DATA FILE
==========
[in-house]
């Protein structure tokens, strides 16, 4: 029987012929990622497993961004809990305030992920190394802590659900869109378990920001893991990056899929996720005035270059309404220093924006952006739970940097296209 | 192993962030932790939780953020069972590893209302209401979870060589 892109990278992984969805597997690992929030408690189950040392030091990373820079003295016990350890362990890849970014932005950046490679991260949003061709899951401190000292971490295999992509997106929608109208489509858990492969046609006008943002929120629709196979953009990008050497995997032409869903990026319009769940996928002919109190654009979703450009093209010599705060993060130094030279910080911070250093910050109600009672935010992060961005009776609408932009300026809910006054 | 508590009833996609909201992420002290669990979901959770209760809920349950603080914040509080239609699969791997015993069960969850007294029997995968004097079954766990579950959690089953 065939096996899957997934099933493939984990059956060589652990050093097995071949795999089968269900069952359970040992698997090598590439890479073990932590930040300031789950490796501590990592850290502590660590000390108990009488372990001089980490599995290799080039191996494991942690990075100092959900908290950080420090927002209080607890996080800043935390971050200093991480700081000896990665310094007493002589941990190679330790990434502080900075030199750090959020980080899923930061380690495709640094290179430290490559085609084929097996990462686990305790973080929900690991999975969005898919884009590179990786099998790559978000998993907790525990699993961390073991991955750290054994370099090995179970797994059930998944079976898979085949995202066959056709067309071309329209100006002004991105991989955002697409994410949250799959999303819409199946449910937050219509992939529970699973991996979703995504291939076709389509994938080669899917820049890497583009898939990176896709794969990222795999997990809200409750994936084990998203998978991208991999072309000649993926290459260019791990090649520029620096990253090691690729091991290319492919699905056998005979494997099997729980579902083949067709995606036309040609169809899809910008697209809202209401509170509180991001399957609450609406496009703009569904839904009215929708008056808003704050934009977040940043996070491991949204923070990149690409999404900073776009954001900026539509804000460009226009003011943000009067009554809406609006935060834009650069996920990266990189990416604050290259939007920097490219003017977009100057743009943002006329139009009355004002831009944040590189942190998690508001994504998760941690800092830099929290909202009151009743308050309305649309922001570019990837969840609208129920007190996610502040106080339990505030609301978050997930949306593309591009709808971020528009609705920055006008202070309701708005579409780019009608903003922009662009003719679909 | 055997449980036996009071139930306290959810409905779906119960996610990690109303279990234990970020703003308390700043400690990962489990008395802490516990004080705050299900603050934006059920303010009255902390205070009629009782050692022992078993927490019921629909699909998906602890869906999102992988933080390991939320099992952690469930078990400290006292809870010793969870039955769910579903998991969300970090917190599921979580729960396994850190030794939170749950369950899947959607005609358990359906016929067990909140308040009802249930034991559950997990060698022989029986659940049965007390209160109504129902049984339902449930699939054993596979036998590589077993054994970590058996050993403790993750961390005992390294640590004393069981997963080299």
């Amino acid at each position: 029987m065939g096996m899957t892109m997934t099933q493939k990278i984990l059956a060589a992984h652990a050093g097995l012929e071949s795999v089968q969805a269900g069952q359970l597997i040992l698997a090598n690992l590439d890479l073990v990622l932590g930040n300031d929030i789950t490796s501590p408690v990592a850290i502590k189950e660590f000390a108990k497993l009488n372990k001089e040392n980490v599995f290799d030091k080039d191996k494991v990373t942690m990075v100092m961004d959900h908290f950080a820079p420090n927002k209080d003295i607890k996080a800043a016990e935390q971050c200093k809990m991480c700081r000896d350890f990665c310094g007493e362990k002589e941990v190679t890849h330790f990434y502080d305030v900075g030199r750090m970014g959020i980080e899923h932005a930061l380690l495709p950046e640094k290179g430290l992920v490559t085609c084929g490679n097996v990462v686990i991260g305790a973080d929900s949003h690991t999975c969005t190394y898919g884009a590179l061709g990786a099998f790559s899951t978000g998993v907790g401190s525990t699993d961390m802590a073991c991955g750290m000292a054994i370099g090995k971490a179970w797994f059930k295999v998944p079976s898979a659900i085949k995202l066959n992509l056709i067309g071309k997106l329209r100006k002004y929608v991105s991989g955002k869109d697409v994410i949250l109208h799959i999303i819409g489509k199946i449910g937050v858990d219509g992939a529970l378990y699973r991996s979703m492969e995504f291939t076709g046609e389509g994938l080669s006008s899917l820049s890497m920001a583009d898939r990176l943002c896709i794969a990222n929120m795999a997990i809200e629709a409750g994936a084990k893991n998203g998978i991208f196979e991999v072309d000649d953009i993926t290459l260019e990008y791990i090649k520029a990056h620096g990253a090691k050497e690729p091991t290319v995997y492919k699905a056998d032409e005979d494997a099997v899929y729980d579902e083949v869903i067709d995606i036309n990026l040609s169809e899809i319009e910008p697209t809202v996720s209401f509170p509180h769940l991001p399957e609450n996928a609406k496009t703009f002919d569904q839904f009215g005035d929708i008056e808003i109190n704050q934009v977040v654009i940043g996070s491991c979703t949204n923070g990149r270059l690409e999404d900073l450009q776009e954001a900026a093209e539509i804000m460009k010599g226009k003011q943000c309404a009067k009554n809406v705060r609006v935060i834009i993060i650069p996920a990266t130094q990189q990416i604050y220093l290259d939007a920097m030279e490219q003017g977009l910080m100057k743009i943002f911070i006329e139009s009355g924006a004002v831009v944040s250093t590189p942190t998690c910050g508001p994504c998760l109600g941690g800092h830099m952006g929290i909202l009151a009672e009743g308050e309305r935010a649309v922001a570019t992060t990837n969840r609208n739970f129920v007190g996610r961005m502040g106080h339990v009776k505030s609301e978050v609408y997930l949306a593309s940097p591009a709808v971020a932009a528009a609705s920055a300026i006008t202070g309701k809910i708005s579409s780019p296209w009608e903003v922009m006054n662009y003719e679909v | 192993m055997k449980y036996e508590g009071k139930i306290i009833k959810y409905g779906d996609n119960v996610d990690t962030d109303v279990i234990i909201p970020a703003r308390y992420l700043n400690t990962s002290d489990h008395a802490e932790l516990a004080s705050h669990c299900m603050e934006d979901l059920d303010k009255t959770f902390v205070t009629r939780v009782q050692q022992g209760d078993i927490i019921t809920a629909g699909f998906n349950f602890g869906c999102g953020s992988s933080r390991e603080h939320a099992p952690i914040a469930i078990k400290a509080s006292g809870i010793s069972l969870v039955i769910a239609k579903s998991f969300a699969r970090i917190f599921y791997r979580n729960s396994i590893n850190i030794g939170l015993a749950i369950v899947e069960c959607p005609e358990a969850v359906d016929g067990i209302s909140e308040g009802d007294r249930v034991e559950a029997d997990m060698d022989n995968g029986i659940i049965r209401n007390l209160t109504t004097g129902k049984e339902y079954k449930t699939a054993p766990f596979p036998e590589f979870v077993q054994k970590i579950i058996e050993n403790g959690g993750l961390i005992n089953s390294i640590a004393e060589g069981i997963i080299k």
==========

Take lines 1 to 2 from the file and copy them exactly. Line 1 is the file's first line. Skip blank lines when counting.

[in-house]
């Protein structure tokens, strides 16, 4: 029987012929990622497993961004809990305030992920190394802590659900869109378990920001893991990056899929996720005035270059309404220093924006952006739970940097296209 | 192993962030932790939780953020069972590893209302209401979870060589 892109990278992984969805597997690992929030408690189950040392030091990373820079003295016990350890362990890849970014932005950046490679991260949003061709899951401190000292971490295999992509997106929608109208489509858990492969046609006008943002929120629709196979953009990008050497995997032409869903990026319009769940996928002919109190654009979703450009093209010599705060993060130094030279910080911070250093910050109600009672935010992060961005009776609408932009300026809910006054 | 508590009833996609909201992420002290669990979901959770209760809920349950603080914040509080239609699969791997015993069960969850007294029997995968004097079954766990579950959690089953 065939096996899957997934099933493939984990059956060589652990050093097995071949795999089968269900069952359970040992698997090598590439890479073990932590930040300031789950490796501590990592850290502590660590000390108990009488372990001089980490599995290799080039191996494991942690990075100092959900908290950080420090927002209080607890996080800043935390971050200093991480700081000896990665310094007493002589941990190679330790990434502080900075030199750090959020980080899923930061380690495709640094290179430290490559085609084929097996990462686990305790973080929900690991999975969005898919884009590179990786099998790559978000998993907790525990699993961390073991991955750290054994370099090995179970797994059930998944079976898979085949995202066959056709067309071309329209100006002004991105991989955002697409994410949250799959999303819409199946449910937050219509992939529970699973991996979703995504291939076709389509994938080669899917820049890497583009898939990176896709794969990222795999997990809200409750994936084990998203998978991208991999072309000649993926290459260019791990090649520029620096990253090691690729091991290319492919699905056998005979494997099997729980579902083949067709995606036309040609169809899809910008697209809202209401509170509180991001399957609450609406496009703009569904839904009215929708008056808003704050934009977040940043996070491991949204923070990149690409999404900073776009954001900026539509804000460009226009003011943000009067009554809406609006935060834009650069996920990266990189990416604050290259939007920097490219003017977009100057743009943002006329139009009355004002831009944040590189942190998690508001994504998760941690800092830099929290909202009151009743308050309305649309922001570019990837969840609208129920007190996610502040106080339990505030609301978050997930949306593309591009709808971020528009609705920055006008202070309701708005579409780019009608903003922009662009003719679909 | 055997449980036996009071139930306290959810409905779906119960996610990690109303279990234990970020703003308390700043400690990962489990008395802490516990004080705050299900603050934006059920303010009255902390205070009629009782050692022992078993927490019921629909699909998906602890869906999102992988933080390991939320099992952690469930078990400290006292809870010793969870039955769910579903998991969300970090917190599921979580729960396994850190030794939170749950369950899947959607005609358990359906016929067990909140308040009802249930034991559950997990060698022989029986659940049965007390209160109504129902049984339902449930699939054993596979036998590589077993054994970590058996050993403790993750961390005992390294640590004393069981997963080299």